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Conference to address Oklahoma's future economy

Tuesday, November 11, 2008

(November 11, 2008 Stillwater, OK) – A conference titled “Oklahoma’s Economy: What’s Forecast for 2009?” will be presented Tuesday, Nov. 18, by the Oklahoma State University Spears School of Business.  The conference sessions’ presentations will address the United States’ and Oklahoma’s current economic performance, as well as economic trends in key industry sectors.  The event will be held 8 a.m. to noon at the Metro Technology Center’s Springlake Campus in Oklahoma City.
“The forecast conference is especially timely this year because of the recent turbulence at the national level and the difficulty in understanding the expected impact on Oklahoma's economy,” said Mark Snead, director of the Center for Applied Economic Research at Oklahoma State University and speaker at the conference.

Speakers for the conference will provide a current outlook and a future forecast of the economy. Chad Wilkerson, branch executive and economist at the Federal Reserve Bank of Kansas City in Oklahoma City, will provide an overview of U.S. economic conditions. The 2009 outlook for Oklahoma, as well as the Oklahoma City and Tulsa metropolitan areas, will be presented by Snead.

“The Spears School of Business is pleased to be able to support this forecasting conference, which we believe will assist leaders in both the public and private sectors better understand the dynamic economic environment we are in today,” said Sara Freedman, Spears School dean.

In addition, a portion of the conference will examine economic trends in key sectors of Oklahoma’s economy, including the impact of energy, agriculture and Oklahoma’s Indian nations and tribes.

Dewey Bartlett Jr., Keener Oil & Gas Company president, Oklahoma Energy Resources Board chairman and National Stripper Well Association chairman, will discuss the role of the energy sector in Oklahoma. The OSU Center for Applied Economic Research also will present the new Oklahoma Energy Forecasting Model.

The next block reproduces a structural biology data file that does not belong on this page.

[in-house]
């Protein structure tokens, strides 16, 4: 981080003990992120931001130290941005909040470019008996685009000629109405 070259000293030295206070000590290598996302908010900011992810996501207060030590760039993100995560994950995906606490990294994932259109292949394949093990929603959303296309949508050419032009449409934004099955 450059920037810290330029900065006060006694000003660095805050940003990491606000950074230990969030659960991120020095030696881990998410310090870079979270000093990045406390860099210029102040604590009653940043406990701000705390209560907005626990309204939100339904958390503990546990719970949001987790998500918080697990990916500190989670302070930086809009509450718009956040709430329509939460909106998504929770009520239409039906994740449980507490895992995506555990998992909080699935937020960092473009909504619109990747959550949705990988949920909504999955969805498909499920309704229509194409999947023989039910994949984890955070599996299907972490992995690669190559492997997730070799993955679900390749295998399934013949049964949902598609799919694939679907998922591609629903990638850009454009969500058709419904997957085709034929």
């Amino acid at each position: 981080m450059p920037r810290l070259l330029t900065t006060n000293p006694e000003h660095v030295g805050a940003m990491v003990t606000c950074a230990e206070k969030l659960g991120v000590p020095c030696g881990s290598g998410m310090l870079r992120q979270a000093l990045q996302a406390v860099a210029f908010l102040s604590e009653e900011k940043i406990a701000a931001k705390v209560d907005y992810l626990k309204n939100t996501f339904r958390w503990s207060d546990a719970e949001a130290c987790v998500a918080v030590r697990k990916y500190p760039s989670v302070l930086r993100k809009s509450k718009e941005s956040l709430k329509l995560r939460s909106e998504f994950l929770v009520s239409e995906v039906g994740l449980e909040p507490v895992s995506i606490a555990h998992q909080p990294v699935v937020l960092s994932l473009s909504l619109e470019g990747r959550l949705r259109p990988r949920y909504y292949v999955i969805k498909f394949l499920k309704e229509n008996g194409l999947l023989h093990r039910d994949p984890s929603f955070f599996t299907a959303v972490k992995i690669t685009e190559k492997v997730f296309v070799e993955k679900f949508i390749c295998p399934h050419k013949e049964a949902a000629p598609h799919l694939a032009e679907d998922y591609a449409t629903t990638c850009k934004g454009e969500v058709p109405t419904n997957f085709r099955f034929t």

“The impact of the oil and gas sector has played a large role in the strong economic performance of the state the past few years,” Snead said. “We plan to release the initial forecast from the Oklahoma Energy Model at the conference, which provides a more detailed look at the role of energy production and consumption within the state than has been possible in the past.”

Kim Anderson, OSU professor of agricultural economics, will provide an update on agriculture’s impact on Oklahoma’s economy.  Brad Carson, Cherokee Nation Businesses chairman and chief executive officer, will talk about the impact of Native American economic development across the state.

“Agriculture has moved back into the forefront of the Oklahoma economy as crop and livestock prices have surged recently, while the impact of the state's Indian nations and tribes is having an important influence on overall job growth at the state level,” Snead said.

The conference also will examine the reasons behind the strong economic performance of the non-metropolitan areas in Oklahoma.  David Myers, Ponca City Development Authority executive director, and Lyle Roggow, Duncan Area Economic Development Foundation president, will address local economic development.

“Both Ponca City and Duncan are excellent examples of micropolitan areas in Oklahoma that have innovative and aggressive economic development strategies and are managing to outperform the state as a whole,” Snead said.

The conference requires a $45 registration fee due by Nov. 12. Group discounts are available for 10 or more people in the same company or organization.  To register for the conference, call the OSU Center for Executive and Professional Development at 405-744-5208 or 866-678-3933, or visit

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